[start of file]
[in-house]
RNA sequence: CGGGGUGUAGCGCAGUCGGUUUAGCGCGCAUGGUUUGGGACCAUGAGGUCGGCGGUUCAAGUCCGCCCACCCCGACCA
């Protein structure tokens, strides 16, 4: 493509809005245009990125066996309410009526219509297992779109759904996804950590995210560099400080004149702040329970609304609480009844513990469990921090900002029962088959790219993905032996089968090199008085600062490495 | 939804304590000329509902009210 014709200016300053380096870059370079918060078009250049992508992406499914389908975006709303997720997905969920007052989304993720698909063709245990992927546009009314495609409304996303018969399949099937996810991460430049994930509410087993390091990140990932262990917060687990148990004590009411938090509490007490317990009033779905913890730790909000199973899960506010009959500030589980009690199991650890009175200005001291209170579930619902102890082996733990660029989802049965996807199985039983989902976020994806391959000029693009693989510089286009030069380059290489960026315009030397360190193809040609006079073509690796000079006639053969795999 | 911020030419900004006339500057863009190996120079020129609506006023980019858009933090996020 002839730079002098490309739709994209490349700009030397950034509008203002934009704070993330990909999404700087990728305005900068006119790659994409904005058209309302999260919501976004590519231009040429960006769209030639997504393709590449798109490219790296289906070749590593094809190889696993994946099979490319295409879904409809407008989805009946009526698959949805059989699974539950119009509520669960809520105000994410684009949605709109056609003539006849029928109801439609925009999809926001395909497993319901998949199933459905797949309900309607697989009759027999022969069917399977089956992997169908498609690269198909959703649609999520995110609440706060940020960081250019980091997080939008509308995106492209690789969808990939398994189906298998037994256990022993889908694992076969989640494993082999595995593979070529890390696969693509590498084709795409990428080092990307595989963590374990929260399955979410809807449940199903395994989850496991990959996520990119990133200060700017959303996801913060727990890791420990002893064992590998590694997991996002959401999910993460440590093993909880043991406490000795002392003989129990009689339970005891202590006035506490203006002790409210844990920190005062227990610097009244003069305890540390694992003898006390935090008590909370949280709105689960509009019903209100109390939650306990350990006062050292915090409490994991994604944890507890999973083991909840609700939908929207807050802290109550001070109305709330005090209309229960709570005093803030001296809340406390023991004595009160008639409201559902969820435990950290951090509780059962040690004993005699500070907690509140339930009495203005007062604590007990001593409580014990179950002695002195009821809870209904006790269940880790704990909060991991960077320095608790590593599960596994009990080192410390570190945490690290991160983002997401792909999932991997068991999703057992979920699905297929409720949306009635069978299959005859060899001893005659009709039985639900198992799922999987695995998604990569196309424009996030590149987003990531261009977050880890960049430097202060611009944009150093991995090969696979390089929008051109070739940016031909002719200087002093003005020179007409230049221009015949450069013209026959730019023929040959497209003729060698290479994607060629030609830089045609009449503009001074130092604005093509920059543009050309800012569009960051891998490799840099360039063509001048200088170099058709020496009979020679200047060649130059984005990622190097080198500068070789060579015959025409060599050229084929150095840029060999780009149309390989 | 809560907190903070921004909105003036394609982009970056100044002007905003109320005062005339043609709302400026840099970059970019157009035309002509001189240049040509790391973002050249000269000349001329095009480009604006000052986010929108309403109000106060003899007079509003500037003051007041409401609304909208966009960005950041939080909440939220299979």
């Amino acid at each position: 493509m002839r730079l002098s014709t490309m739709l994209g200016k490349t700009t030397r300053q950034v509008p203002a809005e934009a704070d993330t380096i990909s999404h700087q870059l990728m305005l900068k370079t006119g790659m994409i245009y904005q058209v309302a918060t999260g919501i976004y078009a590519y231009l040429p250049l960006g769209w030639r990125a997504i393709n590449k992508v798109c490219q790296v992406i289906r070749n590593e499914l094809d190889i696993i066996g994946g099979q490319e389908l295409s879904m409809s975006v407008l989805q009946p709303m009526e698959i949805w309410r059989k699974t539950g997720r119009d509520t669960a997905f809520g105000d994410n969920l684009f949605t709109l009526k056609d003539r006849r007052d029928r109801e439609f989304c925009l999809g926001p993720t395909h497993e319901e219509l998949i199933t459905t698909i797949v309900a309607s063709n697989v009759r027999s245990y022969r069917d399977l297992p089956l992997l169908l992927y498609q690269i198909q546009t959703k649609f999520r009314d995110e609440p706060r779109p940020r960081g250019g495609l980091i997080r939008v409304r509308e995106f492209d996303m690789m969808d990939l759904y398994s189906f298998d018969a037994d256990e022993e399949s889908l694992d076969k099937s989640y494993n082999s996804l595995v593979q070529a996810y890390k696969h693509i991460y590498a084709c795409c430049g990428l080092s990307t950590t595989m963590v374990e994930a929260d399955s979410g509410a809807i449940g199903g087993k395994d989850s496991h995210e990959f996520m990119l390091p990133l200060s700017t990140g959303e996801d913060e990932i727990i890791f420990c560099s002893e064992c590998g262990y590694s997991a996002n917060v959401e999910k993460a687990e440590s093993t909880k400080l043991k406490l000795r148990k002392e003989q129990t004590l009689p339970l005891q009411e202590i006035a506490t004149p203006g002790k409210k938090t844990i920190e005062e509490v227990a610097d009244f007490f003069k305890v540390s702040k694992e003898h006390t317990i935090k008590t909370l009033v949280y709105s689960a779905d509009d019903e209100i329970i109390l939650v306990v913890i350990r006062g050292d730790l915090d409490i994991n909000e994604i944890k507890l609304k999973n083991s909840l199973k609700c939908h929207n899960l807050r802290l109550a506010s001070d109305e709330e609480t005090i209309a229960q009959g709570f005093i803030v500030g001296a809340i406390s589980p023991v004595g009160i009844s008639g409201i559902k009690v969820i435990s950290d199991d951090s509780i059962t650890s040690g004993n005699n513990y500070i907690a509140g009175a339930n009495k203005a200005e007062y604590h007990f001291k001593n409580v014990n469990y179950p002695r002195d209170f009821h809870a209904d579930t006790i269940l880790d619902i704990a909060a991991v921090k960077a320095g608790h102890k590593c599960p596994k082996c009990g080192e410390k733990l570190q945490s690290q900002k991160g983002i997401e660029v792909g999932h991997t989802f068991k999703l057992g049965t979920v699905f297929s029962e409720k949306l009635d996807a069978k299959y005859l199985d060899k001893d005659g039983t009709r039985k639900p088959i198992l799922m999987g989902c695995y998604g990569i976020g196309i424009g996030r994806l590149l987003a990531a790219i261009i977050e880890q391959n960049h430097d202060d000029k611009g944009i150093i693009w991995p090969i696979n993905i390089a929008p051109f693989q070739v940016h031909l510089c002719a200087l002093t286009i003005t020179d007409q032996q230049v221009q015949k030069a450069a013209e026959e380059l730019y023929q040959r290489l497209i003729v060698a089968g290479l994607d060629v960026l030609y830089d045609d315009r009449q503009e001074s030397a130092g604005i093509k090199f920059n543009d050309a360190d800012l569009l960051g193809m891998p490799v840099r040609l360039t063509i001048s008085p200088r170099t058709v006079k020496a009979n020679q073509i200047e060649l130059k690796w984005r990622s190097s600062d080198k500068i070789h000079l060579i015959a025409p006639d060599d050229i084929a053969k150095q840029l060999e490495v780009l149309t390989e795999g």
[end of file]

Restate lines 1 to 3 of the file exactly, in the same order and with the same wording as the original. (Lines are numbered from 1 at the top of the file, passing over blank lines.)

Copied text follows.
[in-house]
RNA sequence: CGGGGUGUAGCGCAGUCGGUUUAGCGCGCAUGGUUUGGGACCAUGAGGUCGGCGGUUCAAGUCCGCCCACCCCGACCA
């Protein structure tokens, strides 16, 4: 493509809005245009990125066996309410009526219509297992779109759904996804950590995210560099400080004149702040329970609304609480009844513990469990921090900002029962088959790219993905032996089968090199008085600062490495 | 939804304590000329509902009210 014709200016300053380096870059370079918060078009250049992508992406499914389908975006709303997720997905969920007052989304993720698909063709245990992927546009009314495609409304996303018969399949099937996810991460430049994930509410087993390091990140990932262990917060687990148990004590009411938090509490007490317990009033779905913890730790909000199973899960506010009959500030589980009690199991650890009175200005001291209170579930619902102890082996733990660029989802049965996807199985039983989902976020994806391959000029693009693989510089286009030069380059290489960026315009030397360190193809040609006079073509690796000079006639053969795999 | 911020030419900004006339500057863009190996120079020129609506006023980019858009933090996020 002839730079002098490309739709994209490349700009030397950034509008203002934009704070993330990909999404700087990728305005900068006119790659994409904005058209309302999260919501976004590519231009040429960006769209030639997504393709590449798109490219790296289906070749590593094809190889696993994946099979490319295409879904409809407008989805009946009526698959949805059989699974539950119009509520669960809520105000994410684009949605709109056609003539006849029928109801439609925009999809926001395909497993319901998949199933459905797949309900309607697989009759027999022969069917399977089956992997169908498609690269198909959703649609999520995110609440706060940020960081250019980091997080939008509308995106492209690789969808990939398994189906298998037994256990022993889908694992076969989640494993082999595995593979070529890390696969693509590498084709795409990428080092990307595989963590374990929260399955979410809807449940199903395994989850496991990959996520990119990133200060700017959303996801913060727990890791420990002893064992590998590694997991996002959401999910993460440590093993909880043991406490000795002392003989129990009689339970005891202590006035506490203006002790409210844990920190005062227990610097009244003069305890540390694992003898006390935090008590909370949280709105689960509009019903209100109390939650306990350990006062050292915090409490994991994604944890507890999973083991909840609700939908929207807050802290109550001070109305709330005090209309229960709570005093803030001296809340406390023991004595009160008639409201559902969820435990950290951090509780059962040690004993005699500070907690509140339930009495203005007062604590007990001593409580014990179950002695002195009821809870209904006790269940880790704990909060991991960077320095608790590593599960596994009990080192410390570190945490690290991160983002997401792909999932991997068991999703057992979920699905297929409720949306009635069978299959005859060899001893005659009709039985639900198992799922999987695995998604990569196309424009996030590149987003990531261009977050880890960049430097202060611009944009150093991995090969696979390089929008051109070739940016031909002719200087002093003005020179007409230049221009015949450069013209026959730019023929040959497209003729060698290479994607060629030609830089045609009449503009001074130092604005093509920059543009050309800012569009960051891998490799840099360039063509001048200088170099058709020496009979020679200047060649130059984005990622190097080198500068070789060579015959025409060599050229084929150095840029060999780009149309390989 | 809560907190903070921004909105003036394609982009970056100044002007905003109320005062005339043609709302400026840099970059970019157009035309002509001189240049040509790391973002050249000269000349001329095009480009604006000052986010929108309403109000106060003899007079509003500037003051007041409401609304909208966009960005950041939080909440939220299979």